Aside from a few amenities to make Dogwood Canyon Nature Park more accessible to guests, the rugged landscape has been left untouched and, with just a little imagination, you can travel back to a time when European settlers first entered the area or, even further, to explore the mark that Native Americans left on these Missouri hills and hollows.
The park is managed by the Dogwood Canyon Foundation, a non-profit organization dedicated to preserving and protecting the canyon’s natural plant and wildlife environment. The Foundation promotes environmental conservation by maintaining the park and providing the public with an unspoiled setting for exploration and the enjoyment of various outdoor activities.
The purposes of the Dogwood Canyon Foundation are to promote natural conservation and preservation, and to preserve the natural environment and its wildlife and plant life by acquiring and maintaining ecologically significant, undeveloped land and preserving it for the benefit of the general public. To achieve its purpose, the foundation owns, operates and maintains the Dogwood Canyon Nature Park.
Theme parks, music shows, shopping malls and other attractions can quickly fill a family’s vacation schedule. Many Ozark mountain country guests and residents make sure there’s time to fully enjoy the area’s “wilder, wetter” side. After all, three large, pristine lakes are nestled close by to provide a wide variety of exciting outdoor adventure. Numerous spring-fed rivers and streams roam through nearby hills and hollows for people who want to get especially close to nature. Memorable trips can be easily arranged for canoe, kayak or jonboat floats through the region’s famed wooded, flowered hills and hollows. Floaters will notice bustling wildlife, from squirrels to whitetail deer to wild turkey.
Dynamic Table Rock Lake, secluded Bull Shoals Lake and trout-laden Lake Taneycomo offer a wide variety of water sports and related activities amidst the forested hills surrounding Branson. Avid fishermen have been streaming here from around the world with tackle and boats since the lakes were formed more than 50 years ago. Table Rock Lake and Bull Shoals Lake feature heavy populations of sport fish including crappie, walleye, catfish, bluegill and three varieties of bass. Taneycomo is well-recognized as one of the top trout streams in America for filling hefty stringers of rainbows and browns.
Mark Twain National Forest covers 29 southern and central Missouri counties for a total of 1.5 million acres. The perfect place for the outdoor enthusiast, or even just for those who want to get their feet wet, Mark Twain National Forest offers a variety of outdoor activities: beaches and dunes, bicycling, and cabins, fishing, hiking, horseback riding, camping, hunting, nature-viewing, picnicking, water activities and scenic drives.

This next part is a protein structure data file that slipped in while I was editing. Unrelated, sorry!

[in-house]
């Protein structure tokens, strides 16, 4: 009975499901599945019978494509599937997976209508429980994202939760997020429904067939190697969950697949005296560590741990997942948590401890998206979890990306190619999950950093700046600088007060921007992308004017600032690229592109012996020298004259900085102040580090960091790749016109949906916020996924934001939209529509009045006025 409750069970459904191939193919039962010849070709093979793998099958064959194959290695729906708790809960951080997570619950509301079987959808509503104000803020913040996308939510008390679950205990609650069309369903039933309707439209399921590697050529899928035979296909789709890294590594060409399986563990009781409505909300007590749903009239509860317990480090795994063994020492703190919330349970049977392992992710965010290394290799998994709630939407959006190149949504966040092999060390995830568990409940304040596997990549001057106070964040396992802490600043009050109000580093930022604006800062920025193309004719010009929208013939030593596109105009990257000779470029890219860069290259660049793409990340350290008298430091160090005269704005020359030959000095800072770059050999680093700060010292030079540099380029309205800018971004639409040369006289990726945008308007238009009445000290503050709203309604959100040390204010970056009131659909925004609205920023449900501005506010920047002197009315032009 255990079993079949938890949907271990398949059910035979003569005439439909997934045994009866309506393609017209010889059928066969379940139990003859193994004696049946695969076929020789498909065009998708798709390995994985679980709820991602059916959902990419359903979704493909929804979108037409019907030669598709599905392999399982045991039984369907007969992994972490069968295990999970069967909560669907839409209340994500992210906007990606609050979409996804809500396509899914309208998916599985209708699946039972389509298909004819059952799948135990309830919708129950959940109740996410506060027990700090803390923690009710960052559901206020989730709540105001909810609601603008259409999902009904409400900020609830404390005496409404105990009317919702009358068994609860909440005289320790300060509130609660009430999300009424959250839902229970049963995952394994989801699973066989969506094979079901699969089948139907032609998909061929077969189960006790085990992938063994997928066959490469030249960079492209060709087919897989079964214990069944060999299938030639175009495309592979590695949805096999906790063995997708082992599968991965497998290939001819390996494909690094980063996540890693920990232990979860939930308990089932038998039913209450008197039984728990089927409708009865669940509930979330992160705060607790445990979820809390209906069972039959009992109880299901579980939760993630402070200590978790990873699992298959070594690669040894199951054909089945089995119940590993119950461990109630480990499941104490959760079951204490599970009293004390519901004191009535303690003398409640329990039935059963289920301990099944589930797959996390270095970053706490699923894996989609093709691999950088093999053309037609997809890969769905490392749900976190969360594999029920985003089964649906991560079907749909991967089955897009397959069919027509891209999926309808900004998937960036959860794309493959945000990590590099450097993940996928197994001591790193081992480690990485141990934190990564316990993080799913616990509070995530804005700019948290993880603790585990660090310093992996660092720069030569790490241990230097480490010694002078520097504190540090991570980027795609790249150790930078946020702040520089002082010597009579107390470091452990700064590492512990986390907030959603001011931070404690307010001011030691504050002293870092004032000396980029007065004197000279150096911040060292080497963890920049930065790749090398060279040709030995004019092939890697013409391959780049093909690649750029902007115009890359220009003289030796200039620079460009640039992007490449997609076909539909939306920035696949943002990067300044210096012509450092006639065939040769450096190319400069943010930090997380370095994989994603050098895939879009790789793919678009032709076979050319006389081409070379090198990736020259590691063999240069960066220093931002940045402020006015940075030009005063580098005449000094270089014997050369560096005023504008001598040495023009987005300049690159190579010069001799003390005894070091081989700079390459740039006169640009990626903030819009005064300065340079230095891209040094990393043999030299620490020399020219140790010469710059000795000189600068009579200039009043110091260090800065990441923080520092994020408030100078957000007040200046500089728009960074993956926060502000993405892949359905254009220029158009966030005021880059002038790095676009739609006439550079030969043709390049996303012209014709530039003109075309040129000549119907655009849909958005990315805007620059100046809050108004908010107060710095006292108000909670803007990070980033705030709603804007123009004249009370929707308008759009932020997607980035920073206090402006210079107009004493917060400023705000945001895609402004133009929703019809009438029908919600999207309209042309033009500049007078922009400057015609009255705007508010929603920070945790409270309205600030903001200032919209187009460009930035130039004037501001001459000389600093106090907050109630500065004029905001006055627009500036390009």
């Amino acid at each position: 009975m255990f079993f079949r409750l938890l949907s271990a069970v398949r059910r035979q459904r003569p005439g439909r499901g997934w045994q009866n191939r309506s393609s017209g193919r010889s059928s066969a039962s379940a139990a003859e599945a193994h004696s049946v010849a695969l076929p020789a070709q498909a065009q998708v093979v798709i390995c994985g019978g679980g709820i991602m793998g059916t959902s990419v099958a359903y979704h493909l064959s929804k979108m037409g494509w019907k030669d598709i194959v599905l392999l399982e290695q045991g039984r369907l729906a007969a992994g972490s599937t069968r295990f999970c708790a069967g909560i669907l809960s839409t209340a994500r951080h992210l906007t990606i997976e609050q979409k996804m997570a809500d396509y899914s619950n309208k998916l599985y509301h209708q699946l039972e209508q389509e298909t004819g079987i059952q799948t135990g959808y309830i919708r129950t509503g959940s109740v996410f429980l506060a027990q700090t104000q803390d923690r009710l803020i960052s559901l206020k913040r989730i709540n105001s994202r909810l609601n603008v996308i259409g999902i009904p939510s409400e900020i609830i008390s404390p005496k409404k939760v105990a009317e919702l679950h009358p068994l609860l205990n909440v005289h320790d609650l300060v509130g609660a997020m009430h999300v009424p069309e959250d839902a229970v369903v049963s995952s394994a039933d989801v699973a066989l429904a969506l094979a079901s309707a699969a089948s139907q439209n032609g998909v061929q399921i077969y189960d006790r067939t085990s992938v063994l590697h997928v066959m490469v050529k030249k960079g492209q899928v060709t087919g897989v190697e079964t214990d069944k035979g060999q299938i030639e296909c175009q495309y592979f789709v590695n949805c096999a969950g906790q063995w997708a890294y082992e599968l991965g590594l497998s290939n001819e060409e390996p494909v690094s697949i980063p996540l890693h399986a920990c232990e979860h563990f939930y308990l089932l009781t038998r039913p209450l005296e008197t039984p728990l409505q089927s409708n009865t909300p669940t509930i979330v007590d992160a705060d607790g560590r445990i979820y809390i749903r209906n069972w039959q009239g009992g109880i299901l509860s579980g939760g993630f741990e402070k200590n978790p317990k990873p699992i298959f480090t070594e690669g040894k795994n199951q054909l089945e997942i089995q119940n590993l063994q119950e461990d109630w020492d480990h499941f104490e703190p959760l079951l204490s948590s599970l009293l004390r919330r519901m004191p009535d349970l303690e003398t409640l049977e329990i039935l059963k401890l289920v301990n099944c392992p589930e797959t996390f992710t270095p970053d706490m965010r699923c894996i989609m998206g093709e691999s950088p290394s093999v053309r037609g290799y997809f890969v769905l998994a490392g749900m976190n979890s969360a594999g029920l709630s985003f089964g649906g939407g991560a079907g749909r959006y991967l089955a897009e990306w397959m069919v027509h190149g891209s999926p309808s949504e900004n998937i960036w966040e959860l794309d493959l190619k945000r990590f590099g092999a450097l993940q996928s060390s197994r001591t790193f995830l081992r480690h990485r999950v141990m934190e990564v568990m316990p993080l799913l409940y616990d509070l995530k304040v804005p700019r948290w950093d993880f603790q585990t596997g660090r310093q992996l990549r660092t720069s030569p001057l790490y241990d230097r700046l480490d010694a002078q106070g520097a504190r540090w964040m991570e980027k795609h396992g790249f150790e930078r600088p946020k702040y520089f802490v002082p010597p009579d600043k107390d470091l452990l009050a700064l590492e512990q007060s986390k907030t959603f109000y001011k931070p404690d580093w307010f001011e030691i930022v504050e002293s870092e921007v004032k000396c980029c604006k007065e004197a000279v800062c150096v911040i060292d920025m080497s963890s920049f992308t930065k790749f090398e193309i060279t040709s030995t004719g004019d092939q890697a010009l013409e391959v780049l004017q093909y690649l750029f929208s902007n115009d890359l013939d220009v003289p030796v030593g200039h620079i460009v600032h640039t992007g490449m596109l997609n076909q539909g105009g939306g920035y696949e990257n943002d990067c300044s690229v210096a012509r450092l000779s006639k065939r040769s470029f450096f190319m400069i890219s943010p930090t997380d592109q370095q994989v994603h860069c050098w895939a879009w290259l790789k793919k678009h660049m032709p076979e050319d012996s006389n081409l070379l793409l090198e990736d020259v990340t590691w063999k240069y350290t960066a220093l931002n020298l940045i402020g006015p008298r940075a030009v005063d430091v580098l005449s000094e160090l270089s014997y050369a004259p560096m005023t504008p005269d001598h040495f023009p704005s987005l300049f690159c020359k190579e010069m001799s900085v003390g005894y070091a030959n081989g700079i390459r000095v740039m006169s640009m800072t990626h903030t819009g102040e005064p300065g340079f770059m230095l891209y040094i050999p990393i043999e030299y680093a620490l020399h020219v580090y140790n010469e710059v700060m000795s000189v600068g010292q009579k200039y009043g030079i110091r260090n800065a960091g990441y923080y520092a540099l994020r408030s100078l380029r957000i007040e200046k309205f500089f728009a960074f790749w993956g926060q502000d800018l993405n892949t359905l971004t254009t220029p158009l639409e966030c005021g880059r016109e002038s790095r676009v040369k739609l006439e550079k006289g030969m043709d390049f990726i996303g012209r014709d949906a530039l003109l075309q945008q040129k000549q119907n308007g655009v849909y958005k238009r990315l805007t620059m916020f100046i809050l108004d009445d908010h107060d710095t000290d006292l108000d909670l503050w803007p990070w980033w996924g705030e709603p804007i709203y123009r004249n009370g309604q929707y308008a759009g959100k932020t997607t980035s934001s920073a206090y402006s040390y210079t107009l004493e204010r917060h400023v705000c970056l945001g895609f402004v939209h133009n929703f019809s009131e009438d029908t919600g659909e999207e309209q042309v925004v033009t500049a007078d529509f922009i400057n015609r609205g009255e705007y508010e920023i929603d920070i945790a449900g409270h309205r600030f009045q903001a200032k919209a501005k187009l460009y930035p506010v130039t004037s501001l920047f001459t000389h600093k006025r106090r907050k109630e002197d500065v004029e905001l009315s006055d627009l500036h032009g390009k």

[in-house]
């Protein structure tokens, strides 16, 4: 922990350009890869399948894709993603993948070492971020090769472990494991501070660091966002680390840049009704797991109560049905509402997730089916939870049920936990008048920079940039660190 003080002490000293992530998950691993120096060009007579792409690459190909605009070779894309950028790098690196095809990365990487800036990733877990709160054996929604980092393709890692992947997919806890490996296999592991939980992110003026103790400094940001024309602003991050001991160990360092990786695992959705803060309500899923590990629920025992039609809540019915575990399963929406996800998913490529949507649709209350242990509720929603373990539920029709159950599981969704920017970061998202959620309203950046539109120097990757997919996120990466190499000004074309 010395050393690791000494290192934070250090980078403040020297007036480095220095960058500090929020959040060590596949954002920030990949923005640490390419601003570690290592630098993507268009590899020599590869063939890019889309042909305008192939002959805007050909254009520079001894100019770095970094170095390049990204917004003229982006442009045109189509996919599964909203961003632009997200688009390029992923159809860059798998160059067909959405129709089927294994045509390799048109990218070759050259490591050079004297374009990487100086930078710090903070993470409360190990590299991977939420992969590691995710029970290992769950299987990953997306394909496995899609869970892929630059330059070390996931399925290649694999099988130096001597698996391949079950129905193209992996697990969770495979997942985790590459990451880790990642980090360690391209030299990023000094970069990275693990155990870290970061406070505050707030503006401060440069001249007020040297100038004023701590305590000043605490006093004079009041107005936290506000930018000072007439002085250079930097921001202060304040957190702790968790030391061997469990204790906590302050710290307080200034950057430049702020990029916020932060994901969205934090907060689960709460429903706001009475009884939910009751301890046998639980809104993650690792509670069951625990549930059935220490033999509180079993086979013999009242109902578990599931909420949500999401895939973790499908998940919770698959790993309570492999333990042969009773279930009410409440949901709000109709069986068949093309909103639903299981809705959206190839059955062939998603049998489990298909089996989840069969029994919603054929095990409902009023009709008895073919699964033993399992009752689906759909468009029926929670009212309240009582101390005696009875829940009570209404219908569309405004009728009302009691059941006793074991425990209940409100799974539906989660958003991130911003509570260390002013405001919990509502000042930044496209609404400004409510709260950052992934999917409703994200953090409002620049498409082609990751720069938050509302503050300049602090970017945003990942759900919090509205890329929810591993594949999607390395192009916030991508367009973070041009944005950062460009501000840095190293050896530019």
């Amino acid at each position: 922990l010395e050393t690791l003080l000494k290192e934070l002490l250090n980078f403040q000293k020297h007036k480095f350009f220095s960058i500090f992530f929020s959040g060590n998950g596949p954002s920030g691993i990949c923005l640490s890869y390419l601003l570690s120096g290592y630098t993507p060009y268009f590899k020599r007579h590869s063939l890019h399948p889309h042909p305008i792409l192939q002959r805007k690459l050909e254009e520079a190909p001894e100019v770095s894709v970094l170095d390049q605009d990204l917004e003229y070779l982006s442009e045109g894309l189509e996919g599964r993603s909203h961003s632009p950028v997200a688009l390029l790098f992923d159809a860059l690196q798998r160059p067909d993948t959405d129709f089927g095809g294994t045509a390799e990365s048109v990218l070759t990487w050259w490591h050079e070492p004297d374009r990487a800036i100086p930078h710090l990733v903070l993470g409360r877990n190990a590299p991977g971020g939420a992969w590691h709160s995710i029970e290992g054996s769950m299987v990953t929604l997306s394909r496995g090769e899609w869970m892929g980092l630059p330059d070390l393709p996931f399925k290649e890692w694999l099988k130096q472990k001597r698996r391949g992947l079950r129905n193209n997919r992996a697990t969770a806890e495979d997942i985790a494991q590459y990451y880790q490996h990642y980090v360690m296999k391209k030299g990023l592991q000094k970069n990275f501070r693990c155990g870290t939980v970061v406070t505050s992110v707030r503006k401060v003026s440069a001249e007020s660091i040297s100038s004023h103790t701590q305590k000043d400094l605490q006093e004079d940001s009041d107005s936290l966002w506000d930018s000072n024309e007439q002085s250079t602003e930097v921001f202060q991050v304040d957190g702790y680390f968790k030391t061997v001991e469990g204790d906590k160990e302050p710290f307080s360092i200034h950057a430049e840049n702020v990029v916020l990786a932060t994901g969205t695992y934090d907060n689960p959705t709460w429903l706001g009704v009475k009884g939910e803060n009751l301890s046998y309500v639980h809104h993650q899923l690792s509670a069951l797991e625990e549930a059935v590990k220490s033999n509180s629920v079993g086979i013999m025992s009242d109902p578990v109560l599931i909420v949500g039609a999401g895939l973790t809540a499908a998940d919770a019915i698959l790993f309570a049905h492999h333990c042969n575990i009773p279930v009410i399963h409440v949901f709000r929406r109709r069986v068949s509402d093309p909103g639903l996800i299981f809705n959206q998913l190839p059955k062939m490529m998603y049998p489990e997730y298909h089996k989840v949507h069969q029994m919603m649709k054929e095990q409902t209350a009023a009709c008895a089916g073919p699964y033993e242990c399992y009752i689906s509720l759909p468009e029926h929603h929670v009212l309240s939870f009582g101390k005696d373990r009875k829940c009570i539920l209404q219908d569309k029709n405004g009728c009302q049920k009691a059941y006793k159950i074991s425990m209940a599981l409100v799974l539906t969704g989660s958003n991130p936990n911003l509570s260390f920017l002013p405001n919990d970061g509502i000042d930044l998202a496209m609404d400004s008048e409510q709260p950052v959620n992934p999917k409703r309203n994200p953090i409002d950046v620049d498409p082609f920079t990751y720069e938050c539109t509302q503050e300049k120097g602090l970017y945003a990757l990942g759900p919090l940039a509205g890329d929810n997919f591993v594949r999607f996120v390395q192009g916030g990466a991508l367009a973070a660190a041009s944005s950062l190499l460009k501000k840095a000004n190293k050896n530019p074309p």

Table Rock Lake visitors will find a vast Civil War battlefield about an hour’s drive away in northern Arkansas. The Pea Ridge National Military Park at Garfield, Ark., commemorates a battle fought March 7, 1862, and is credited for saving Missouri for the Union. More than 26,000 soldiers were involved in what is called the “most decisive” battle west of the Mississippi River. The 4,300-acre park, operated by the National Park Service, features a seven-mile road tour with 10 stops, nine miles of horse trails and a seven-mile hiking trail. The visitor center contains a theater featuring a 28-minute film, bookstore and museum.
Trout fishing enthusiasts may want to take a short drive to explore Roaring River State Park near Cassville, Mo. One of the most attractive of Missouri’s many state parks, Roaring River is a favorite with a beautiful waterway and spring-fed trout pool. Visitors will enjoy comfortable accommodations, a restaurant and meeting rooms in the Emory Melton Inn and Conference Center, named for a much-respected, retired Missouri lawmaker living in Cassville. The Ozark Chinquapin Nature Center displays exhibits and presents programs on the park’s history. Seven walking trails, totaling 10 miles, take explorers through the nearly 4,000-acre park. The park also features a trout hatchery, swimming and picnic areas.
Mansfield is famous for Rocky Ridge Farm, the home of Laura Ingalls Wilder, author of the “Little House” books. Almanzo Wilder, Laura Ingalls Wilder and their daughter, Rose, moved in 1894 to Rocky Ridge Farm, making this their permanent residence. The nine manuscripts that made up the “Little House” series were written at Rocky Ridge Farm. The museum, devoted to Laura Ingalls Wilder, contains items from more than a century of pioneer life. Her daughter, author and journalist, Rose Wilder Lane, is also memorialized in the museum.
Civil War history was made just a short drive away from the Table Rock Lake area. The Battle of Wilson’s Creek, the first major battle west of the Mississippi River, was fought August 10, 1861, on land about 10 miles southwest of Springfield, Mo. The South won the battle but Missouri remained under Federal control. Wilson’s Creek National Battlefield remains nearly unchanged in the 150 years since the battle was fought. The visitor center offers exhibits, a fiber-optics map of the battle, film, bookstore and research library. The Wilson’s Creek Civil War Museum holds a collection of original Civil War items.
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